Does Ashwagandha Help Relieve Stress?

woman appearing stressed in front of computer

Between your job, your family and your everyday responsibilities, stress is inevitable. Left unchecked, it can make you feel like you’re about to burst into flames. This is because your body responds to stress by going into “flight or fight” mode, an ancient threat response that preps your body for sudden action—good when a lion is chasing you but not so great in real life, when it can cause unpleasant physical symptoms like headaches, muscle tension, fatigue, stomach upset, mood disturbances and disruptions in sleep. Over the long term, it can have a serious impact on your health.1  

Luckily, there are things you can do to help your body cope: exercise, meditation, regular sleep, counseling, workload management—and supplements, one of them being Ashwagandha. 

What is Ashwagandha? 

Ashwagandha, or Withania somnifera, is a root that’s been used in Ayurvedic and indigenous medicine for over 3,000 years to promote physical, mental and emotional wellbeing. It has the ability to function as an adaptogen, a compound known to help the body regulate stress. Think of it as a good friend who can recognize when you’re feeling tense and help you cope. 

How does ashwagandha work? 

When you perceive a threat—whether it’s physical or mental—your body responds by releasing cortisol, the main stress hormone. This increases glucose in the bloodstream, bumping up your energy supplies so you can react quickly to protect yourself. In the short term, this isn’t a problem, but when you experience stress day after day, this reaction stays turned on, leading to an overproduction of cortisol, which can cause exhaustion and, in the long term, increase health risks.2 Think of this cascading effect like drinking cup after cup of coffee: It keeps you alert for a bit, but eventually you hit a wall and can no longer function properly. The body’s stress response is similar; you can only do so much before it’s too much to handle! 

Supplementing with Ashwagandha can help your body respond better to stress by prolonging the natural processes that stave off exhaustion—giving you a little more time to resolve the thing that’s stressing you. Think of it like the nozzle on a kettle that releases steam to prevent it from overboiling. Well, in this instance Ashwagandha helps prevent you from overboiling! 

Choosing your ashwagandha supplement 

Remember: Not all supplements are created equal. If you do choose to go with ashwagandha, look for a brand that offers bioavailable nutrients—meaning they’re ready for your body to use immediately—and FDA-cGMP compliance. This is a certification that means the maker follows best practices at every stage of production.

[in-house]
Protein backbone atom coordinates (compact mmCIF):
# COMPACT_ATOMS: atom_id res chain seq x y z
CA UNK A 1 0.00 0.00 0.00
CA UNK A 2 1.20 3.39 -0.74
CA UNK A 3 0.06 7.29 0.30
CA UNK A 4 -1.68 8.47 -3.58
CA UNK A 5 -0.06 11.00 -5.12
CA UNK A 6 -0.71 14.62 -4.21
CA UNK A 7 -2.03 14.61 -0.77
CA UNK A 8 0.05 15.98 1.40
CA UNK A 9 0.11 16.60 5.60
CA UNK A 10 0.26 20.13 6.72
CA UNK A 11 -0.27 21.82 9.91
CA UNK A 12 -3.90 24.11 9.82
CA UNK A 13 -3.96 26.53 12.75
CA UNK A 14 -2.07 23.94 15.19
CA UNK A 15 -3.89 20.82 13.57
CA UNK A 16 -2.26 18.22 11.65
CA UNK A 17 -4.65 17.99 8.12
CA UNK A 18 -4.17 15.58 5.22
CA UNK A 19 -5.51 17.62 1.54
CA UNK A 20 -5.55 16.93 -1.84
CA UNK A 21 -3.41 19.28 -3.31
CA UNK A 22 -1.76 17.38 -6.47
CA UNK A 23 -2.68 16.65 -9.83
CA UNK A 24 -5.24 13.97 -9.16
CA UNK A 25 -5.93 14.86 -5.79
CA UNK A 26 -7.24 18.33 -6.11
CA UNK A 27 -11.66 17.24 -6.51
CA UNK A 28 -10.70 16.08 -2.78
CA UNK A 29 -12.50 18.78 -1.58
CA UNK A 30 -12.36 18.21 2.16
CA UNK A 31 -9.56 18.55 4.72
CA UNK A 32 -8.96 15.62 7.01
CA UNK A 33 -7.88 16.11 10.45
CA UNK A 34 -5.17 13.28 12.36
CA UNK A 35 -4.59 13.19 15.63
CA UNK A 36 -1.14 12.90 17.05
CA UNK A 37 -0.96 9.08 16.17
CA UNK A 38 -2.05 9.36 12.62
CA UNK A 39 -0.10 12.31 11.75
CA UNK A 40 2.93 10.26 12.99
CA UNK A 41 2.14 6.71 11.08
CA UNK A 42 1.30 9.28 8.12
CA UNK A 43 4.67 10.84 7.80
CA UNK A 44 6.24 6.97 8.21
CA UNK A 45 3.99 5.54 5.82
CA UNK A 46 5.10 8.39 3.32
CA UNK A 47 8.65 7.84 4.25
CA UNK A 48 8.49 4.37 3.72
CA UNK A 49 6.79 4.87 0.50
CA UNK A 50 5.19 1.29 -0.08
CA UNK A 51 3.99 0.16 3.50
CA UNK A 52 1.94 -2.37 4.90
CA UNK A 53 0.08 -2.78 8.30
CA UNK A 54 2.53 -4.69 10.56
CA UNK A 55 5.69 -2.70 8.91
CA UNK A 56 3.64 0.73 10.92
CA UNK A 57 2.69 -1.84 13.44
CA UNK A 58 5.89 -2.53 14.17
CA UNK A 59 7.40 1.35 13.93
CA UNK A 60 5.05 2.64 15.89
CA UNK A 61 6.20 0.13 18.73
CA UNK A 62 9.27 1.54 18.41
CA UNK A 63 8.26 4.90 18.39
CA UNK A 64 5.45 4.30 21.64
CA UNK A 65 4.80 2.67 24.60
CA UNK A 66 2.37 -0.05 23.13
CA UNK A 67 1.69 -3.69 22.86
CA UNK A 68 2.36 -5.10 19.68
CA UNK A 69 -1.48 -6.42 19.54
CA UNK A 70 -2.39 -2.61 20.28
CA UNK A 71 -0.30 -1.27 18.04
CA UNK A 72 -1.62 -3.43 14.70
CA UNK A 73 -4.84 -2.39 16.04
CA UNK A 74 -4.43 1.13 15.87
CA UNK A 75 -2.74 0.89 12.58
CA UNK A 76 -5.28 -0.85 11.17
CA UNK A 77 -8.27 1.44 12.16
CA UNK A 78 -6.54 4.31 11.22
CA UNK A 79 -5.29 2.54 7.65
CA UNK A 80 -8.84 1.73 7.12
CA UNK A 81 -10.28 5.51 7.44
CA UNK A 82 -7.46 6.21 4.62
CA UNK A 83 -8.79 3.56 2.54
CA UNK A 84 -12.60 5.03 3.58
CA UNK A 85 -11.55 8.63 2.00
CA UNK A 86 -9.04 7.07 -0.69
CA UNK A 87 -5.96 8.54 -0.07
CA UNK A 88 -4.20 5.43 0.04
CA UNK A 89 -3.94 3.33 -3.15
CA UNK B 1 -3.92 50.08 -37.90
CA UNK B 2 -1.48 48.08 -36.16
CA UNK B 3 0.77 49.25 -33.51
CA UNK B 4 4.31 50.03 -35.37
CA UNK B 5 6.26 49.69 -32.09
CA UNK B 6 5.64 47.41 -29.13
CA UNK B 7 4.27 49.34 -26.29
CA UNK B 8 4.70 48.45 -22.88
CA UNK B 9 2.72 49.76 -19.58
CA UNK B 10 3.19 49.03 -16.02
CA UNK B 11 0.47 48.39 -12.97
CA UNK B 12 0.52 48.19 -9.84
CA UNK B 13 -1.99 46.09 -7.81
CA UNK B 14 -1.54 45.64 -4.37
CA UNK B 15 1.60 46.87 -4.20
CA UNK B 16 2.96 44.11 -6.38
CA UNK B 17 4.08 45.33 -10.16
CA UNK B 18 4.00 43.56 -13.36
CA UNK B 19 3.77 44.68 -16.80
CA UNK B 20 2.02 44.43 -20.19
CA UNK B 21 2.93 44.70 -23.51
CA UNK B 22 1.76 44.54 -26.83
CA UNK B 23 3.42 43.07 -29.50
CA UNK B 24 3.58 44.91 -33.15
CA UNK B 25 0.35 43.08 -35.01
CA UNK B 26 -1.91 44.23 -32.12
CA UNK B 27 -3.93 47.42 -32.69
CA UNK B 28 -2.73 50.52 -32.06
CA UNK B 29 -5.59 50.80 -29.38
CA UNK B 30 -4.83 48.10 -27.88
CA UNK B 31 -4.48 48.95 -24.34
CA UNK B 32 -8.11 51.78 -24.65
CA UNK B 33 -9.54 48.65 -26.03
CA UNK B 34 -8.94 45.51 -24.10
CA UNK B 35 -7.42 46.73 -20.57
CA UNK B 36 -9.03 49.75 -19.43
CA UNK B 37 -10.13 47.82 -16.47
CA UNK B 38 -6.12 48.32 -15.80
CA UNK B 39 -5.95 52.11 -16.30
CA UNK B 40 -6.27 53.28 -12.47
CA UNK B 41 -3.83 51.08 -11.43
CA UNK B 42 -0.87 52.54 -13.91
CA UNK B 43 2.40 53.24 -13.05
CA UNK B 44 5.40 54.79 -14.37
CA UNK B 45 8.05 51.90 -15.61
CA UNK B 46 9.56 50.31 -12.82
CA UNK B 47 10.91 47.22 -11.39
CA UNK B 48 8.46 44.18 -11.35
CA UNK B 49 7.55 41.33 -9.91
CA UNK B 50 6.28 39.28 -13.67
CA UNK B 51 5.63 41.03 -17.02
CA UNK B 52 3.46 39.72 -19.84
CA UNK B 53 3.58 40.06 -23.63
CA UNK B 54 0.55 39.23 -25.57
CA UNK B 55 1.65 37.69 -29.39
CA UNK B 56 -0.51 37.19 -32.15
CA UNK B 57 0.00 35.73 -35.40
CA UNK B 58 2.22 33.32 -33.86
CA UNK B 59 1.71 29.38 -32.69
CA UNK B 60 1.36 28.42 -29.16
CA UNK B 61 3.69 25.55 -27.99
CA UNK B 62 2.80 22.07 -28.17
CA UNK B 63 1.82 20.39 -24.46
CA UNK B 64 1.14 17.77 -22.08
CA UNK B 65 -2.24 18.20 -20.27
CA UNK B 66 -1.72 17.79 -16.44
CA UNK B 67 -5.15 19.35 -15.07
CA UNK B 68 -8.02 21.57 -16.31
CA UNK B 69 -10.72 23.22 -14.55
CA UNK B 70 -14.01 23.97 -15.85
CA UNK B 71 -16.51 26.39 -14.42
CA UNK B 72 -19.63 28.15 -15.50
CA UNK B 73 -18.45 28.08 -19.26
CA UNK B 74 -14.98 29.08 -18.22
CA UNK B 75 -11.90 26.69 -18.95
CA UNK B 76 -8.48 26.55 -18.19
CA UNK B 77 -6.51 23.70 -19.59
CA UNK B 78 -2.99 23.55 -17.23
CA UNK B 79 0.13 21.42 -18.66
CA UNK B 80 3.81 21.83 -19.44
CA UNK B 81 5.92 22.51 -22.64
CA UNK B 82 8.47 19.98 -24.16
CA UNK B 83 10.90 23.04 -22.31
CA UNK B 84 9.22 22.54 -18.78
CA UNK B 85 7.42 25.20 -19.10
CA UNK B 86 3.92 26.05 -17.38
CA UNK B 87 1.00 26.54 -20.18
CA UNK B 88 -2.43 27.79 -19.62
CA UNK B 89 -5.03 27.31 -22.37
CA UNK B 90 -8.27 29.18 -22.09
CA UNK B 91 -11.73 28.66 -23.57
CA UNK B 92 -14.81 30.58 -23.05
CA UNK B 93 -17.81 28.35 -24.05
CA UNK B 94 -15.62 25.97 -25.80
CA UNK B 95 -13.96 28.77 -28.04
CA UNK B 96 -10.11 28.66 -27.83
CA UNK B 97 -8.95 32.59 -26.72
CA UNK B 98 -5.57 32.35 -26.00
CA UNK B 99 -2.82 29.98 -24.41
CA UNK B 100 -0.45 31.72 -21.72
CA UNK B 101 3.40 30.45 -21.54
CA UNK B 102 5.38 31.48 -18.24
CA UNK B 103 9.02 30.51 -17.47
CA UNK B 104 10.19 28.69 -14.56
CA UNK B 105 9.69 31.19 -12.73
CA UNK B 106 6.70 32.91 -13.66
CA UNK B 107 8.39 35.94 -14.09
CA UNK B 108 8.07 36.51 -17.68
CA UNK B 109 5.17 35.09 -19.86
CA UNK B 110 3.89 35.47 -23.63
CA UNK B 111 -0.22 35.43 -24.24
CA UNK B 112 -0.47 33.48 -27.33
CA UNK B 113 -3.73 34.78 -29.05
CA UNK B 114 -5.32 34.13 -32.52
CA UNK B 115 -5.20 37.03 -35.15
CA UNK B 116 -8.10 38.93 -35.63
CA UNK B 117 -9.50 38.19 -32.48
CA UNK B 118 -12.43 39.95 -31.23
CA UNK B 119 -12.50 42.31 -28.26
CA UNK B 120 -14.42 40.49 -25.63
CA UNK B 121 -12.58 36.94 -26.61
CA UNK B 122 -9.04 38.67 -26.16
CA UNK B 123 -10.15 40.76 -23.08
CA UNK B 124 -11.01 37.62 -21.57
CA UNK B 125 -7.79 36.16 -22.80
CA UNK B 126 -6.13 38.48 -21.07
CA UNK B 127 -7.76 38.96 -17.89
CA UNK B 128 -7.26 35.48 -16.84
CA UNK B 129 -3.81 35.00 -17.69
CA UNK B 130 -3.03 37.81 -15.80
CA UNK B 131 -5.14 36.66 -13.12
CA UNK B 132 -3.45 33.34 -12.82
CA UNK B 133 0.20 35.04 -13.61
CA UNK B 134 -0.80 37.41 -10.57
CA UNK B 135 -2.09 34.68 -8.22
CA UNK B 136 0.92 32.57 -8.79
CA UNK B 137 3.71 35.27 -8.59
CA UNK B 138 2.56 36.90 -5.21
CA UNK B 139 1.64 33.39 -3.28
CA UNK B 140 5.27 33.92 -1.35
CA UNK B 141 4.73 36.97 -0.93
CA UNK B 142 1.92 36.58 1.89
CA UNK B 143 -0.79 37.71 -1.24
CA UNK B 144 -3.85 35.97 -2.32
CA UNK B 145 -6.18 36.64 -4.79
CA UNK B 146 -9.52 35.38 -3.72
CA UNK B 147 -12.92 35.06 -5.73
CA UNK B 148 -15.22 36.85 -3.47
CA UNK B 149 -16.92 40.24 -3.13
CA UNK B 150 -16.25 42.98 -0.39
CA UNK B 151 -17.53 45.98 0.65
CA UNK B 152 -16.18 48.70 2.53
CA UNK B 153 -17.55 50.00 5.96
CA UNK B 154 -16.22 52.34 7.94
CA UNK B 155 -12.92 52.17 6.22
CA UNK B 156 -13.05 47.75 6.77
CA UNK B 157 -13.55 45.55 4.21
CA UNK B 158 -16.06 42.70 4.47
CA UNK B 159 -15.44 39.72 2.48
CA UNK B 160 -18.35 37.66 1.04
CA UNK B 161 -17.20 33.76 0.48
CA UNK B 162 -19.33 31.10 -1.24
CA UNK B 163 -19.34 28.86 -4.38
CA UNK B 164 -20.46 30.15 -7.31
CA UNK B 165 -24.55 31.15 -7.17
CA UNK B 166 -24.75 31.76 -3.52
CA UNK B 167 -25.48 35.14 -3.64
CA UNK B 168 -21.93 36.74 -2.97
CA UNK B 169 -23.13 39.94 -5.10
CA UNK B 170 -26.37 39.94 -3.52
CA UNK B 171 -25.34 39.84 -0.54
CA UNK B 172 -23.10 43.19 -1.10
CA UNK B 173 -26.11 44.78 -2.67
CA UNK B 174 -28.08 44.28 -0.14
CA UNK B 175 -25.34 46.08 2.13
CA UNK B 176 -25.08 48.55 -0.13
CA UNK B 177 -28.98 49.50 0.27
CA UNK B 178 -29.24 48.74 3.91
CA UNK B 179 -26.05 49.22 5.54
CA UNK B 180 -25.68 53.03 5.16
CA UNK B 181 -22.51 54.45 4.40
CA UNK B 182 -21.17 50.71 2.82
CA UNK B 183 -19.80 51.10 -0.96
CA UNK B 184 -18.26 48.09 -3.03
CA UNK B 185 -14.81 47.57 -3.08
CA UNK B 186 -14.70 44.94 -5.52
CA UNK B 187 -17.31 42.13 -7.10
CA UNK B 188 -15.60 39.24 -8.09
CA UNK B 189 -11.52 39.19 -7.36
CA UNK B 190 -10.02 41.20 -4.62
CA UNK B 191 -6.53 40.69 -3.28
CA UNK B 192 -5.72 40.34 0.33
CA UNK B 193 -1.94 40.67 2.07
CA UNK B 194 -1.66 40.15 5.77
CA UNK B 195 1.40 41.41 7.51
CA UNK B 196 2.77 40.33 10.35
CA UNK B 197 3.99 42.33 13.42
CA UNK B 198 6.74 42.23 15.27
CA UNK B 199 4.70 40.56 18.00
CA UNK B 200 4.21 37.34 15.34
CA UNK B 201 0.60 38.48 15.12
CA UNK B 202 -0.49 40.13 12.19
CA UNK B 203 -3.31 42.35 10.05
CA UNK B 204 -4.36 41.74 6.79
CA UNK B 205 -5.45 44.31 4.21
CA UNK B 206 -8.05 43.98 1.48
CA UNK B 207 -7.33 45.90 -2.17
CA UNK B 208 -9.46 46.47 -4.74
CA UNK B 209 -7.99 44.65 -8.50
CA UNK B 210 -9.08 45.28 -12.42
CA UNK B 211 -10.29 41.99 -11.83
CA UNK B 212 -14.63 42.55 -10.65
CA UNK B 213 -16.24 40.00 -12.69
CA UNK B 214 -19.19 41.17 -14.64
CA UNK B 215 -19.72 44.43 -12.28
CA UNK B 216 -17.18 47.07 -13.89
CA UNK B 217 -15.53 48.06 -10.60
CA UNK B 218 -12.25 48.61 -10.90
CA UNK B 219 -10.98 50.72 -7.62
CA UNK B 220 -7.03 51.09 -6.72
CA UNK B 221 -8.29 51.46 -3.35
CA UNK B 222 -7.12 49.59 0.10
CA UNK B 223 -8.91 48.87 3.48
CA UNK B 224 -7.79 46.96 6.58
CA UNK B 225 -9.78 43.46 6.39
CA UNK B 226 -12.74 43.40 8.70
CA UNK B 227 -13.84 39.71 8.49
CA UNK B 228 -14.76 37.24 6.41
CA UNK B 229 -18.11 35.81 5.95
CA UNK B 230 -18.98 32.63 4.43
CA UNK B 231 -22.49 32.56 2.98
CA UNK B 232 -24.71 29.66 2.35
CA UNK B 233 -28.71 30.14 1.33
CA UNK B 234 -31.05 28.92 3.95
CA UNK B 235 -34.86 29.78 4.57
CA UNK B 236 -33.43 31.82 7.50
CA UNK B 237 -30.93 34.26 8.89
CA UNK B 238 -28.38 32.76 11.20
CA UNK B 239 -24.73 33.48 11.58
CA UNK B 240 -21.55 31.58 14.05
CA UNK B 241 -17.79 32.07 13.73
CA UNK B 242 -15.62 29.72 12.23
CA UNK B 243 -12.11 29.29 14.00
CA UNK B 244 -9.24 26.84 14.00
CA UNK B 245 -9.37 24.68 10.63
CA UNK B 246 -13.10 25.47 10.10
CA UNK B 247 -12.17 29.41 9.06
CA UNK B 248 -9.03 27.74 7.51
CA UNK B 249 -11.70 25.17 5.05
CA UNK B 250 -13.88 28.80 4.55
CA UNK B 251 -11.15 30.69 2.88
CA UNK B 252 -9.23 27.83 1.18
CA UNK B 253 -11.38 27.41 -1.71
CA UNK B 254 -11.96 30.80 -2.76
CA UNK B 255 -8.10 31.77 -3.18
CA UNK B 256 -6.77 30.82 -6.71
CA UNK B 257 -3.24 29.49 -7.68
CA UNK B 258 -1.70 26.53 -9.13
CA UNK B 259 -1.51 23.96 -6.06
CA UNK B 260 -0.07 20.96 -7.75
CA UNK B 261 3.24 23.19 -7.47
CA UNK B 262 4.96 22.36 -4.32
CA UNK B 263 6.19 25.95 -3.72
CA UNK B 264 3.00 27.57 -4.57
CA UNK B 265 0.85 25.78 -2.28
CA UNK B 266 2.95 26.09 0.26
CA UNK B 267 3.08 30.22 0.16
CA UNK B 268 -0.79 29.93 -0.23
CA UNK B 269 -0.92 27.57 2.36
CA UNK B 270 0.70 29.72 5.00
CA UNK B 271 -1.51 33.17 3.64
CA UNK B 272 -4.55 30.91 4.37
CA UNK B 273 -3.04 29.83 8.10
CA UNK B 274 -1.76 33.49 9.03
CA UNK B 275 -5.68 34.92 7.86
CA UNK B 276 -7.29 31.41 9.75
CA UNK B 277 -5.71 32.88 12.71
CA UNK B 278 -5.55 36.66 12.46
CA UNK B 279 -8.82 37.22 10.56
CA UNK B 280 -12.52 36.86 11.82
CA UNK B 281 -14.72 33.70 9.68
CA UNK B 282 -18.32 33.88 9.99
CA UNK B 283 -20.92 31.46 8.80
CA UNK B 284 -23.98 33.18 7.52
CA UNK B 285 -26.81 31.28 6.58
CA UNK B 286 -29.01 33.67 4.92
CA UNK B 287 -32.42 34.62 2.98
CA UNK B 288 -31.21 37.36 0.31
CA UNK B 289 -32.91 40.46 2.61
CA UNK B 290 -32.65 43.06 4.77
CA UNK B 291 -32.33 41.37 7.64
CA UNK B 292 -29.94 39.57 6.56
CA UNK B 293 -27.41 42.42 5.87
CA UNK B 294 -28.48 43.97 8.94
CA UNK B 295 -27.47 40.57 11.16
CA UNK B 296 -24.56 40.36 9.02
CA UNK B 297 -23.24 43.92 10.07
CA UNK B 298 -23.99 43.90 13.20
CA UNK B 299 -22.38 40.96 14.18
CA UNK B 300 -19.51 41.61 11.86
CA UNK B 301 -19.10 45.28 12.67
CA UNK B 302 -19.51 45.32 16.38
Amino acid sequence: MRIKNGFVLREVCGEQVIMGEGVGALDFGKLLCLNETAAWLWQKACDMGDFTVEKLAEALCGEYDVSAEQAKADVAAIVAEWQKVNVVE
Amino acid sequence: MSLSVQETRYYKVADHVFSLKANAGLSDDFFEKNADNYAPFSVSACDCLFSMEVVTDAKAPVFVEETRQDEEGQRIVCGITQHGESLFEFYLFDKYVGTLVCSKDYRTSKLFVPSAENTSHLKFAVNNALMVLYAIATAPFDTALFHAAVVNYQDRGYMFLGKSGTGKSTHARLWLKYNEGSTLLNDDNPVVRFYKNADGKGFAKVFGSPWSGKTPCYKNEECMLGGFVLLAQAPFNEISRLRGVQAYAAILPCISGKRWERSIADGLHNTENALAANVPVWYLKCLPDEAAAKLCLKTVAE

Ashwagandha is best taken at night but can actually be taken at any time of day, since it’s not considered a sedative.  

About Hayley  

Hayley is a Licensed Registered Dietitian Nutritionist (RDN) with a Bachelor of Science in Dietetics from Florida State University and a Master of Science in Dietetics from the University of Rhode Island. Hayley is dedicated to empowering individuals to achieve their nutritional goals through evidence-based practices. 

Interested in supplements, but not sure where to start? Reach out to one of our experts, or take our free nutrition assessment, to learn exactly what nutrients would work best for your diet and lifestyle. 


*These statements have not been evaluated by the Food and Drug Administration. This product is not intended to diagnose, treat, cure, or prevent any disease.  
This information is not intended as a substitute for the advice provided by your physician or other healthcare professional, or any information contained on or in any product label or packaging. Do not use the information from this article for diagnosing or treating a health problem or disease, or prescribing medication or other treatment. Always speak with your physician or other healthcare professional before taking any medication or nutritional, herbal, or homeopathic supplement, or using any treatment for a health problem. If you have or suspect that you have a medical problem, contact your health care provider promptly. Do not disregard professional medical advice or delay in seeking professional advice because of something you have read in this article.    


  1. Stress effects on the body.
  2. Mariotti A. The effects of chronic stress on health: new insights into the molecular mechanisms of brain-body communication. Future Sci OA. 2015;1(3):FSO23. Published 2015 Nov 1. doi:10.4155/fso.15.21

Interested in learning what supplements are right for you? Take our free assessment.

Inline Feedbacks
View all comments

We use cookies to ensure that we give you the
best experience on our website. Learn more.